‘Antigone’ is a short poem in ten stanzas of four lines each, in ‘moric’ (matrabritto) form following a traditional Bangla scheme where the second and the fourth lines rhyme. In invoking Antigone’s splendour our poet goes beyond Antigone, he recalls a city in desolation and in despair. He in fact gives a shrill wake up call to the world at large and in truth raises the question of both affect and ethics in the same breath. I provide here a rough rendering of the last two stanzas where the poet sees spectres of unburied corpse down and out everywhere.
Antigone, look out, won’t you?
Not just one or two corpse,
Thousands are out there
Rolling in dirty dirt, or else.
Blood clots dry up in sun
Carnivores tear apart flesh,
Who is there to bury the dead?
You alone are missing, free woman!
(Rahman 1985: 51)
The question Antigone ultimately raises is a question of our desire. It indicates a limit point or point of no return to the symbolic order. Antigone, in Greek myth, is able to invoke two questions at the same time, namely those of desire and betrayal. First, let’s take up the question of desire. Desire, as the French analyst Jacques Lacan formulates it, is that what you cannot give ground relative to your desire without at the same time being guilty of betraying your being. Secondly, the hero/heroine is the one who may be betrayed by everyone with impunity. Antigone is one such heroine, for she is, of course, deserted by almost everyone. Third, this is something that not everyone can achieve. The ordinary human being always betrays her/his truth for the service of some good, real or assumed whatsoever. This constitutes, according to the French analyst, the fundamental difference between a hero/heroine and an ordinary human being. Finally, the price everyone must pay for access to her/his desire is the ‘crime’ of being a human being itself — given that desire is understood as the metonymy of our being.
Shamsur Rahman, it seems, is invariably attracted to Greek heroes and heroines to give vent to crises of our being. It is the twin theme of betrayal and desire that the Greek heroine invoked in her splendor. She is betrayed, because she never yielded in her desire to die. Greek heroes, as a matter of fact, are all betrayed. Other betrayals include Moses, Socrates and Christ. Moses had to die before getting to the Promised Land so-called; Socrates had to pick up his carafe of hemlock and Jesus had died on the cross to be resurrected later. In the case of Bangladesh liberation war we too needed heroes/heroines to give us a measure for ordinary men/women, inasmuch as these heroes/heroines remind us of how much we have compromised and yielded in our own desire, all for the sake of ‘goods’ and services, also known as commodities. (Lacan 1992)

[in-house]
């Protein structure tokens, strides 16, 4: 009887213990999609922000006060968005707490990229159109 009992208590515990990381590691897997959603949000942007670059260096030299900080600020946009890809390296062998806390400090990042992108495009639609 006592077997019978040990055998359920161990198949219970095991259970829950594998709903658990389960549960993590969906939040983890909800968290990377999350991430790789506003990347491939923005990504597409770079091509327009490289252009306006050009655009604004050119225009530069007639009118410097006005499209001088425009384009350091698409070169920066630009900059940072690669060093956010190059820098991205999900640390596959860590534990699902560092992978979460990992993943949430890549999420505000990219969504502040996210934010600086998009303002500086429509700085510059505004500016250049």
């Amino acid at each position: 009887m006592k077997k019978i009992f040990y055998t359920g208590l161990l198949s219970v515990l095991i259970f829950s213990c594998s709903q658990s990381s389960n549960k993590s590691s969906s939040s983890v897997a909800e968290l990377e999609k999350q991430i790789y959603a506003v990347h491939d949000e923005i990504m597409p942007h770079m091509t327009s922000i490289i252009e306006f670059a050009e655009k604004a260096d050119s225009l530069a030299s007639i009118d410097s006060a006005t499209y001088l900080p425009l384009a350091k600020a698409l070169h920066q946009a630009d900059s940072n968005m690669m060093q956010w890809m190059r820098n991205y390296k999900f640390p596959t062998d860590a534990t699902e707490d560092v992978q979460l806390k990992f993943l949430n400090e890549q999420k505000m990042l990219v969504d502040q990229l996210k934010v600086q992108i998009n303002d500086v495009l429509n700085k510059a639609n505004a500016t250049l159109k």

Jacques Lacan, The Ethics of Psychoanalysis: the Seminar of Jacques Lacan, Book VII, edited by Jacques Alain-Miller, translated by Dennis Porter (New York: Norton, 1992).
Shamsur Rahman/Kaiser Haq, Selected Poems of Shamsur Rahman: a bilingual edition, translated by Kaiser Haq (Dhaka: BRAC Prokashona, 1985).
Shamsur Rahman, Bondishibir Theke, 2nd ed, (Chittagong: Boighar, 1985).
Shamsur Rahman/Pritish Nandy, ‘A Word called Freedom: Poems of Shamsur Rahman’, trans., Pritish Nandy in Indian Literature, 14:4 (December 1971), pp 1-38.
Sourin Bhattacharya, ‘Review of Shamsur Rahman: A Witness of His Times’, Indian Literature, 48:1 (January-February 2004), pp 187-191.
Sarmila Bose, ‘Anatomy of Violence: Analysis of Civil War in East Pakistan in 1971,’ Economic and Political Weekly, 40:41 (October 8-14, 2005), pp 4463-4471.
Nayanika Mookherjee, ‘A Prescription for Reconciliation?’ Economic and Political Weekly, 41: 36 (September 9-15, 2006), pp 3901-3903.